Screen Shot 2015-01-23 at 15.06.12I was invited to work yesterday with one of my favourite partners; the London Business School and present to one of their clients, a large international Telecoms company. The presentation I gave is called Herding Cats and it explores the new world of customer loyalty and suggests frameworks that marketing, customer experience and customer insight professionals can use to build stronger partnerships with their customers. In the presentation I refer to a startling fact: According to McKinsey, a large consulting firm, on average only 5% of data held by companies is actually effectively utilised. This is an astonishingly low percentage but one that is not surprising for those who have worked in large corporations. Too often customer insights and useful data languishes in the depth of a computer server, pinned down by legacy and CRM systems that do not deliver. This needs to change and change quickly. Companies that fail to leverage data intelligently will be left behind and those that do release data’s awesome power will gain significant competitive advantage. As Jeff Immelt, the CEO of GE accurately says; the Industrial Internet is upon us and those businesses “that fail to invest in data analytics (and machine learning capabilities) will be like the retailers in the 1990’s that missed the internet, it will be too late!”
But even if you have the right people and the right systems to capture, collate and make sense of the available data – both structured and unstructured – do you have the capability to bring the data to life? Too many businesses use boring spreadsheets, dashboards and death-by-powerpoint to share data. You may have the data but if the insights are not told or presented in an inspiring and motivational way you may as well not have made the effort in time and resources to extract the data.
Storytelling is one of the most important competency any customer insights or data analytics professional needs to master. Jock Mackinlay, PhD, Robert Kosara, PhD, Michelle Wallace have recently written a white paper called Storytelling with Data and it is worth downloading the document and reflecting on the wisdom they share.  The white paper looks at how storytelling can help data professionals and provides ideas and advice about how to go about doing so. Here is an excerpt from the white paper:

Data Storytelling Using visualisation to share the human impact of numbers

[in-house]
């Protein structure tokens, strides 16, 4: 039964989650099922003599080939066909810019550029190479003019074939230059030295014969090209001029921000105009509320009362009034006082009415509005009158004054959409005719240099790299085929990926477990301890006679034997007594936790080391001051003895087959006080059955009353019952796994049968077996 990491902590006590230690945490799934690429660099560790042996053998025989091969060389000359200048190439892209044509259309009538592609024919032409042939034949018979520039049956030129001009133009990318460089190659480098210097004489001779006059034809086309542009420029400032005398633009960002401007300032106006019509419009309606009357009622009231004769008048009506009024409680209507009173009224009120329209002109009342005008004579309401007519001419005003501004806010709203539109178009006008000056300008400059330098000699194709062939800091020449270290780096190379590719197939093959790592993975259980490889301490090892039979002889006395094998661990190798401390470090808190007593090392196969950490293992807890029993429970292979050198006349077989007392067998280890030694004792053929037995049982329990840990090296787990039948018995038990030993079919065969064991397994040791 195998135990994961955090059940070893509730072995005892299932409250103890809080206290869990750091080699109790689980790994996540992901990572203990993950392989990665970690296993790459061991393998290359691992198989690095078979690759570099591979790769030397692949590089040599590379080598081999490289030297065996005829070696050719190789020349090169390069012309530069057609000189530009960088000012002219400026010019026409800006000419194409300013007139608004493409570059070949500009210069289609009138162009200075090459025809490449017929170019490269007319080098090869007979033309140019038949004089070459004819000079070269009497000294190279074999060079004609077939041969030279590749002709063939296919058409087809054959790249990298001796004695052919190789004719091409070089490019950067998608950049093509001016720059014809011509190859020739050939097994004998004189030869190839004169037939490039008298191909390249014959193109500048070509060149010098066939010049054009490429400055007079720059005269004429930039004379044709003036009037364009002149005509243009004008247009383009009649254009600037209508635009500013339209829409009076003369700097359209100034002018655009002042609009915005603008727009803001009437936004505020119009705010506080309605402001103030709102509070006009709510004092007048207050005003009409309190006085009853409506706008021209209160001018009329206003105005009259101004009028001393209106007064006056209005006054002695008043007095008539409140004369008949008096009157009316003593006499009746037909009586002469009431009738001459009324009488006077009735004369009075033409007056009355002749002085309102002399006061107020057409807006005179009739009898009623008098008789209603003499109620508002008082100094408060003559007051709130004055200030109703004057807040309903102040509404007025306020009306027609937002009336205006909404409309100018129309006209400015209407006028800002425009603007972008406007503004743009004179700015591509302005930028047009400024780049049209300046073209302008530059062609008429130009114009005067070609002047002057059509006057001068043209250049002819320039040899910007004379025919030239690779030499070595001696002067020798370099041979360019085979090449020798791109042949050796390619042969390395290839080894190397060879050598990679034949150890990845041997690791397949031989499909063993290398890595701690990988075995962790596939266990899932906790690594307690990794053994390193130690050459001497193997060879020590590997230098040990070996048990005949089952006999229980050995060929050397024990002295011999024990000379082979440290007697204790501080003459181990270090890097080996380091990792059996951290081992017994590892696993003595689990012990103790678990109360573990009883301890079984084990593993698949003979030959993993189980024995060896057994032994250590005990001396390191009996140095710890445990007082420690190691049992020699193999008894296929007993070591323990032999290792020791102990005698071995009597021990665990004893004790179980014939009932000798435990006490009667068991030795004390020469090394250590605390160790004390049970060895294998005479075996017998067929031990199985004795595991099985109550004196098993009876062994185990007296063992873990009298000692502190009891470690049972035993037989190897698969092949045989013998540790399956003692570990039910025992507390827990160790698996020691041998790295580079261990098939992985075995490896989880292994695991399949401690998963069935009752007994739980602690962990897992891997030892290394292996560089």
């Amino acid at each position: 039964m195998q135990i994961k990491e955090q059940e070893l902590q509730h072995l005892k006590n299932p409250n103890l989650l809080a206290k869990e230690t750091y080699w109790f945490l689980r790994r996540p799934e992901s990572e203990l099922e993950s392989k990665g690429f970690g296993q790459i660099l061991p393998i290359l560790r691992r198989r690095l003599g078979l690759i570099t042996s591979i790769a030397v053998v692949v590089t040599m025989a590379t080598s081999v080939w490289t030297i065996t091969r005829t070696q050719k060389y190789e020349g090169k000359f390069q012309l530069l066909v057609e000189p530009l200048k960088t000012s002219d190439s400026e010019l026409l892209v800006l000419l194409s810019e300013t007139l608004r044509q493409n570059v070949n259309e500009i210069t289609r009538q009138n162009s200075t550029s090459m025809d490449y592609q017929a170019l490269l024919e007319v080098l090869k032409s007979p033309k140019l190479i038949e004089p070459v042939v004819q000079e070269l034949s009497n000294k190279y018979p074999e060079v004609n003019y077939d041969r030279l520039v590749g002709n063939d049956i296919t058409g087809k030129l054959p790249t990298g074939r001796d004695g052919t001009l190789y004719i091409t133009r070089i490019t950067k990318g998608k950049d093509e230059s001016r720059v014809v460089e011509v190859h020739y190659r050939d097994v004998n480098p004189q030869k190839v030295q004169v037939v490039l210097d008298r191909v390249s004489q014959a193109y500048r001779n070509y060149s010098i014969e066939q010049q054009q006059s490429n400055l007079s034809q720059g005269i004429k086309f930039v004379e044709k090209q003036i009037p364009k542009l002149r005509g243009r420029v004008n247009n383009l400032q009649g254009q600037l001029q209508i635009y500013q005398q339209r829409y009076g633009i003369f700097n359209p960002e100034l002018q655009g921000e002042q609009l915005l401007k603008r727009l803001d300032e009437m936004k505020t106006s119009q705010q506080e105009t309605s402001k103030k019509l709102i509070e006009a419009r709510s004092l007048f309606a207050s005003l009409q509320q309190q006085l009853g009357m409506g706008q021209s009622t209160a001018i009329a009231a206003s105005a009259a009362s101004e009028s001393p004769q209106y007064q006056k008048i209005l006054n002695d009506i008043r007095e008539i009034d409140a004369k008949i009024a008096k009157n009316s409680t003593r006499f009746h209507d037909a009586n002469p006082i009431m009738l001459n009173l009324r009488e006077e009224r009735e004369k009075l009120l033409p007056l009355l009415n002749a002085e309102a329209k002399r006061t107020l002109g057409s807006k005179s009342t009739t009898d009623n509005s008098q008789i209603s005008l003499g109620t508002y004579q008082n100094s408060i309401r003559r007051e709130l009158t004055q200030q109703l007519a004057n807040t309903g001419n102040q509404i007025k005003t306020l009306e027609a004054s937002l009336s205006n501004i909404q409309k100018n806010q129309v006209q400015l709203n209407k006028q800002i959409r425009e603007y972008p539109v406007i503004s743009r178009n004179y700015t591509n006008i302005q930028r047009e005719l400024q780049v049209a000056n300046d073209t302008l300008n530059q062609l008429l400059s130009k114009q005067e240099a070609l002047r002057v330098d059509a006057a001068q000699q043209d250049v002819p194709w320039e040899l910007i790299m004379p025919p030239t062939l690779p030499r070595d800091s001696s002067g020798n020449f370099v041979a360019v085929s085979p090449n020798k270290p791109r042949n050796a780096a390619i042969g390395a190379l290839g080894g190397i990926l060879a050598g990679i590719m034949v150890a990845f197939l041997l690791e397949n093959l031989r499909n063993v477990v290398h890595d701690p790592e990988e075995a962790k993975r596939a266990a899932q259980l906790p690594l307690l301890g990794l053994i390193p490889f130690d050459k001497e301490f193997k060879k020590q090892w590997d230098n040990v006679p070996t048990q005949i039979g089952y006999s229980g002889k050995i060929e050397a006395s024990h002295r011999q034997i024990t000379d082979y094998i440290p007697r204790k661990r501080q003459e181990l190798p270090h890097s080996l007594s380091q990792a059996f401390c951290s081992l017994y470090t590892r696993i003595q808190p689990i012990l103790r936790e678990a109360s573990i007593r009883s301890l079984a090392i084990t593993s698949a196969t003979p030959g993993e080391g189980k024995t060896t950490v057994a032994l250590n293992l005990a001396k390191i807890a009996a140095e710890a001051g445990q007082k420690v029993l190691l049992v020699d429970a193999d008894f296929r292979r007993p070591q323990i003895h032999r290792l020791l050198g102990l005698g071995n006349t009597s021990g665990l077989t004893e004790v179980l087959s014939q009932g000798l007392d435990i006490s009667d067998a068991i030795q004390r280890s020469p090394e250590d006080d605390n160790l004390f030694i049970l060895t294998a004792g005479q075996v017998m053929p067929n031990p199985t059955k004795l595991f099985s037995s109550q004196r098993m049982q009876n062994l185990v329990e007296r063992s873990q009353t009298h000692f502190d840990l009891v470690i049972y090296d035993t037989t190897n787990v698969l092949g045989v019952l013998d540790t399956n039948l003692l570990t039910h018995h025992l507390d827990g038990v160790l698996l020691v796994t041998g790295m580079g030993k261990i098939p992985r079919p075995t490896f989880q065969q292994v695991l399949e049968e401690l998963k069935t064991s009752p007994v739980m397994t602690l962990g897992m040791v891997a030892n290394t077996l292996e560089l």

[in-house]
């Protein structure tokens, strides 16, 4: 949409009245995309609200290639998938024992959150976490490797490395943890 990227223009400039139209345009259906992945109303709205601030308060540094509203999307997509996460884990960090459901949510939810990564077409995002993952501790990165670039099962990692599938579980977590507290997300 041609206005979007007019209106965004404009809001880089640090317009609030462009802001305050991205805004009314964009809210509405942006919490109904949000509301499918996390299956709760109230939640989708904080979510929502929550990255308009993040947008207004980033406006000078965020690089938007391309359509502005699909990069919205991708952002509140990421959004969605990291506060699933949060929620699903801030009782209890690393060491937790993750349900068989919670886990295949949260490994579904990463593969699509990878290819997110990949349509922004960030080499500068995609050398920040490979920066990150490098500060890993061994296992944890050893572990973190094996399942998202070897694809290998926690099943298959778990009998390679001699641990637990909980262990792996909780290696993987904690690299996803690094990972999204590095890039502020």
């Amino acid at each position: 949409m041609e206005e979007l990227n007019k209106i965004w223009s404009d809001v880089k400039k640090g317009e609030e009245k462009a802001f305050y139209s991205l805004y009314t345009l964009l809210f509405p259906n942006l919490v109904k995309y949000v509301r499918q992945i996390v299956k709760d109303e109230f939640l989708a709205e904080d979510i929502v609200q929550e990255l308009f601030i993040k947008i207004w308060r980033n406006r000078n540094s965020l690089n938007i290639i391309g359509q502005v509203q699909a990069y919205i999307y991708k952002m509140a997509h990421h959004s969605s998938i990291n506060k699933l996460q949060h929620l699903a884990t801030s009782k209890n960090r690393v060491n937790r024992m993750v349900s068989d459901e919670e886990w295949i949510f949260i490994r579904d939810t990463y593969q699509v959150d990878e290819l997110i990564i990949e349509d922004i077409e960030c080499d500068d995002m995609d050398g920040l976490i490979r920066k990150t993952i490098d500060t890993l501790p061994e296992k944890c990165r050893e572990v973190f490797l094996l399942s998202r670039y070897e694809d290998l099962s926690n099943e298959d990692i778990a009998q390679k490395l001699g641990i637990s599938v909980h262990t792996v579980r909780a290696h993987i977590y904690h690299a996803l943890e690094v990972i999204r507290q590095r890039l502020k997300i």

“The universe is made of stories, not atoms.”—Muriel Rukeyser (1913–1980)
Storytelling is a cornerstone of the human experience. The universe may be full of atoms, but it’s through stories that we truly construct our world. From Greek mythology to the Bible to television series like Cosmos, stories have been shaping our experience on Earth for as long as we’ve lived on it.
A key purpose of storytelling is not just understanding the world but changing it. After all, why would we study the world if we didn’t want to know how we can—and should— influence it? Though many elements of stories have remained the same throughout history, we have developed better tools and mediums for telling them, such as printed books, movies, and comics.
This has changed storytelling styles—and perhaps most importantly, the impact of those stories—over the millennia. But can stories be told with data, as well as with images and words? That’s what this paper’s about.

I highly recommend this paper to anyone who wants to discover how to make the most of their data advantage. You can download the white paper here.
Bottom line, to leverage the awesome insights that await companies in the new Big Data world storytelling can mean the difference between success and failure.
What’s your story?
Dean van Leeuwen is a co-founder and Chief Exploration Officer at TomorrowToday. Based in London, Dean speaks to audiences around the world on disruptive change, adaptive leadership and strategy, the future of work and future trends. He can be contacted at [email protected]

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